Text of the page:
New Orleans coach Alvin Gentry stood outside his team’s locker room Thursday night and added imagery to the toxicity surrounding his team.
“This whole thing has been a dumpster fire,” he said.
Dell Demps didn’t start that fire. The match was lighted and flicked into the dumpster by Anthony Davis and his agent, Rich Paul, when they went public with a trade request seemingly designed to get the All-Star forward from New Orleans to the Lakers with a year-plus left on his contract.
Firing Demps, which New Orleans did on Friday, is a step toward extinguishing the flames that have engulfed the organization for the last month. Whatever New Orleans decides to do next will have a massive influence on the Lakers — and maybe the Clippers.
“As difficult as these decisions are, my responsibility is to provide the leadership and resources necessary to deliver a winning team to our fans and community,” Pelicans owner Gayle Benson said. “My expectations, and the expectations of our fans, are that this team will compete at a high level for the remainder of the season. While we still have many more critical decisions to make when this season comes to an end, I am focused on making sure we are properly positioned to succeed and that we are headed in the right direction.”
Danny Ferry, who had been working for the team as an advisor, will act as the interim general manager.
The Pelicans’ last month has been unsettling for people like Gentry. The speculation about Davis’ future has been tremendously awkward, and that frustration boiled over Thursday night in a 131-122 victory over the Oklahoma City Thunder.
The Pelicans, forced to play Davis or risk being fined up to $100,000 per game, watched the six-time All-Star forward injure his left shoulder during the first half. Television cameras caught Davis leaving the arena before the game ended, reportedly to get an MRI exam on his shoulder. He is expected to play in the All-Star game on Sunday after the exam showed only a bruised shoulder.
Demps failed to build a winning roster around Davis, with the team’s record at 26-33 heading into the All-Star break, six games behind the Clippers for the eighth and final playoff spot. As the days and hours ticked down to the NBA’s trade deadline, speculation about Demps’ future added another layer to the Davis drama.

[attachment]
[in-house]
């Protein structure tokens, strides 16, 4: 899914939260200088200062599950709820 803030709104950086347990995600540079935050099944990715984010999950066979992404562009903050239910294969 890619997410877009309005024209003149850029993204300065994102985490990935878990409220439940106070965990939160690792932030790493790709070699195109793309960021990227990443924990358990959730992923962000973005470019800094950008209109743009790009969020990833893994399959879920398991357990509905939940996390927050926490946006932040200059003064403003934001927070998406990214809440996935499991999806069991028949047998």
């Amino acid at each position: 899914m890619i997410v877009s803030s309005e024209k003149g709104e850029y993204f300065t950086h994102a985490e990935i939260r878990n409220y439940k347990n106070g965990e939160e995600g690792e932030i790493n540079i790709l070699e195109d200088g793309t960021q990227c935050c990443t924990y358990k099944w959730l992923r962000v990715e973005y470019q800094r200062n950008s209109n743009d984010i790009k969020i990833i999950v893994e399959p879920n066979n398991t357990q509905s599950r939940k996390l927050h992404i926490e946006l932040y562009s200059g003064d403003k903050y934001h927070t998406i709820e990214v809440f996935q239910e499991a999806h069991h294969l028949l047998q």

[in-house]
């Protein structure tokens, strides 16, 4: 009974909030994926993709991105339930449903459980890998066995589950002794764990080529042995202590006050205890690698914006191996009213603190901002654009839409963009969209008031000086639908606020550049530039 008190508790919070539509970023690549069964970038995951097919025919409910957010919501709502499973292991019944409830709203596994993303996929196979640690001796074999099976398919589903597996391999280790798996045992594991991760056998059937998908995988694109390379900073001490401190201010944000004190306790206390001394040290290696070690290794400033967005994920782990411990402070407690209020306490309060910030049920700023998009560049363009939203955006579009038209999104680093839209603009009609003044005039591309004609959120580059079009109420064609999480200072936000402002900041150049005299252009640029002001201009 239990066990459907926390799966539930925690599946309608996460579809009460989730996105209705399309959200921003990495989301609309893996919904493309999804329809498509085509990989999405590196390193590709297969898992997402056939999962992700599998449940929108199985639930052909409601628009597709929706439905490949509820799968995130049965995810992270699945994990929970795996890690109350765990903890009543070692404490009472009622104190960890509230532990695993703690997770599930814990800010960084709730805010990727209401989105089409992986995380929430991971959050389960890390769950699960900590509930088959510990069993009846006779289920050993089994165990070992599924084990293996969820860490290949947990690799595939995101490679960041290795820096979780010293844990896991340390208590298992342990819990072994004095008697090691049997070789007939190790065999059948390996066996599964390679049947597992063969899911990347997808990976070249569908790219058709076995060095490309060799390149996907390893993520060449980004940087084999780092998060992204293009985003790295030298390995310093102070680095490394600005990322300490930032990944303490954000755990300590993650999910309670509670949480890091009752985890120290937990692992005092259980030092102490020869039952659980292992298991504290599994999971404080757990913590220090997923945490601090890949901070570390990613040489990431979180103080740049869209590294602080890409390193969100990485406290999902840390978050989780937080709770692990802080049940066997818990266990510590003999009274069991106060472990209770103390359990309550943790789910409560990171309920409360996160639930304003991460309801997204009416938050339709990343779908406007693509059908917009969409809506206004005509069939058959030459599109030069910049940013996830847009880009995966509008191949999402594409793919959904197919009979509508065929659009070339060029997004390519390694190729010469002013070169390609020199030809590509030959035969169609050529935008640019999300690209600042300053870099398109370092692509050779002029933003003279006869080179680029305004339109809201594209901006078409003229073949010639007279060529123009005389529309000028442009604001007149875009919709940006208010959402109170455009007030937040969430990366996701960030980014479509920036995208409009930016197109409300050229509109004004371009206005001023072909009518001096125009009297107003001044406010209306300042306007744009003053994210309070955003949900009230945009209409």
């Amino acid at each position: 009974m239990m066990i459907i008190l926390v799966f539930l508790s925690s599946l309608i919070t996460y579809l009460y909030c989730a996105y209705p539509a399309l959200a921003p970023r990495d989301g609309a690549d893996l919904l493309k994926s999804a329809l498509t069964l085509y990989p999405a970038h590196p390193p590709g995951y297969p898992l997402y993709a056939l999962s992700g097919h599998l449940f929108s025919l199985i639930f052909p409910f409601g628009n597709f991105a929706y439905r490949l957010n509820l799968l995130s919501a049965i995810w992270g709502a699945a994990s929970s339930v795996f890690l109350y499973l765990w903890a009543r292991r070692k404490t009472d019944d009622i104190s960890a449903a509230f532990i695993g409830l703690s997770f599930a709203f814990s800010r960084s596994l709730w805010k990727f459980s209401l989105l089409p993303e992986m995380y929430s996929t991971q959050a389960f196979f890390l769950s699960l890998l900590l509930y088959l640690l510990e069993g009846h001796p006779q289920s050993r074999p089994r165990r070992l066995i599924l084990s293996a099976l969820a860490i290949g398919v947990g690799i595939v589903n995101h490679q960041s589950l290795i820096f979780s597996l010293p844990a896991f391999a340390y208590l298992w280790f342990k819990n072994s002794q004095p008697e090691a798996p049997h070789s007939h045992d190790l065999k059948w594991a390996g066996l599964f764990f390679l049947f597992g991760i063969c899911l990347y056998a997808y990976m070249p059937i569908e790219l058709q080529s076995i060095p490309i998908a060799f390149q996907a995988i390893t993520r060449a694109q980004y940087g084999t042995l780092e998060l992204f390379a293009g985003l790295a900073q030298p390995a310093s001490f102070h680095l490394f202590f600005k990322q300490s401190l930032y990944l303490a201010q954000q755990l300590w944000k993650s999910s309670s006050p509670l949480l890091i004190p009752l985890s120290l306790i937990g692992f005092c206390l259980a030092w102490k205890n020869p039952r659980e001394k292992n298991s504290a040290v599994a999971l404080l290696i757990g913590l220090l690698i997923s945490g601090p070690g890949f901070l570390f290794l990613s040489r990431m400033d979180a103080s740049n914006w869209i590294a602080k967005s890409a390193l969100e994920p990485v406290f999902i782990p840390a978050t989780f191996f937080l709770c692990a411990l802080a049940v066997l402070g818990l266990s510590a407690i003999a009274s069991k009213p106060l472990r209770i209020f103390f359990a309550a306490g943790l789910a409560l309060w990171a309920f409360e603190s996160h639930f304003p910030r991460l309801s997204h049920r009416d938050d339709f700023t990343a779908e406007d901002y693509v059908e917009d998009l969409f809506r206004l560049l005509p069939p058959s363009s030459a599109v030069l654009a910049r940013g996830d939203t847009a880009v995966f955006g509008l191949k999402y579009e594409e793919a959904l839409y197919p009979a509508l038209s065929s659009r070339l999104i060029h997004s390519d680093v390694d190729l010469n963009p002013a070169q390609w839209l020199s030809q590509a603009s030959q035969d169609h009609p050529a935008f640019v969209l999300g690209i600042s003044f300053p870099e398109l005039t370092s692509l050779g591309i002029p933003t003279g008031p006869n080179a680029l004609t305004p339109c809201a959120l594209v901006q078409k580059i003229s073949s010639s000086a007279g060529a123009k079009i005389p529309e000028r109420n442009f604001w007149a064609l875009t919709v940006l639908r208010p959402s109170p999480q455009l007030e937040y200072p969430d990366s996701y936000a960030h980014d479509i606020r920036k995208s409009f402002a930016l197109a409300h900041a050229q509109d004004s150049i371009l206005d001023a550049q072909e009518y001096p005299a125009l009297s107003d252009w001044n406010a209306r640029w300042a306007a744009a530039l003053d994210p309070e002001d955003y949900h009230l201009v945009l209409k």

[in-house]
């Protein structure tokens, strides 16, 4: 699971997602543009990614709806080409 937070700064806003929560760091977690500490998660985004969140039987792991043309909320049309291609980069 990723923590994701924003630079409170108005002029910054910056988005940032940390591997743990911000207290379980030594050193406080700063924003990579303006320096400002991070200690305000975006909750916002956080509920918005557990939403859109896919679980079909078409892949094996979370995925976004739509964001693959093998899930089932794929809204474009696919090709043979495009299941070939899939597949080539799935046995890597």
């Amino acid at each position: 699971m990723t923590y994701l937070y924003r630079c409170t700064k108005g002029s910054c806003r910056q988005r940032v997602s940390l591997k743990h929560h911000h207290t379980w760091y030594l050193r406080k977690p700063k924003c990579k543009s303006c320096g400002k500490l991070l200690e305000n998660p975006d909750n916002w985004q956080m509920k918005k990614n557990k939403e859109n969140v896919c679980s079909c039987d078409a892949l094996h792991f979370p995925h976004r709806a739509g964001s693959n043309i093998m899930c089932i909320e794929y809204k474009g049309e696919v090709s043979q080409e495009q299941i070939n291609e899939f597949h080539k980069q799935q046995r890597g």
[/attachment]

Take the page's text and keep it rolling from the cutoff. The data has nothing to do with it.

The Los Angeles Times reported the Lakers offered New Orleans a trade package that included Brandon Ingram, Kyle Kuzma and Lonzo Ball plus two first-round picks, but Demps and the Pelicans didn’t accept the offer.
The Pelicans should be able to attract better candidates for general manager because of it, too. Had the Pelicans made a move and then fired Demps — people with knowledge of the situation expected his ousting at the end of the season regardless — the new general manager would’ve inherited a team he didn’t construct.
In addition to handling the Davis trade, which should happen this offseason, the next Pelicans general manager will apparently get to work with a new front office. Demps, the general manager, had to report to basketball operations president Mickey Loomis — who is also the Saints’ general manager.
Benson, who owns both teams, said there will be a search for “a new leader of our basketball operations, directly reporting to me.”
Demps’ replacement will be charged with rebuilding the Pelicans, and likely rebuilding relationships and trade talks with the Lakers.
The Clippers, who stockpiled assets thanks to trading Tobias Harris to Philadelphia, could also get involved in the bidding for Davis. The Boston Celtics are expected to be a strong suitor as are the New York Knicks, particularly if they land the No. 1 overall draft pick.
There are problems for the Pelicans to solve. Davis’ position in the team’s rotation doesn’t seem sustainable. That’s a problem for now. The future, which can’t come soon enough for New Orleans, is what matters most.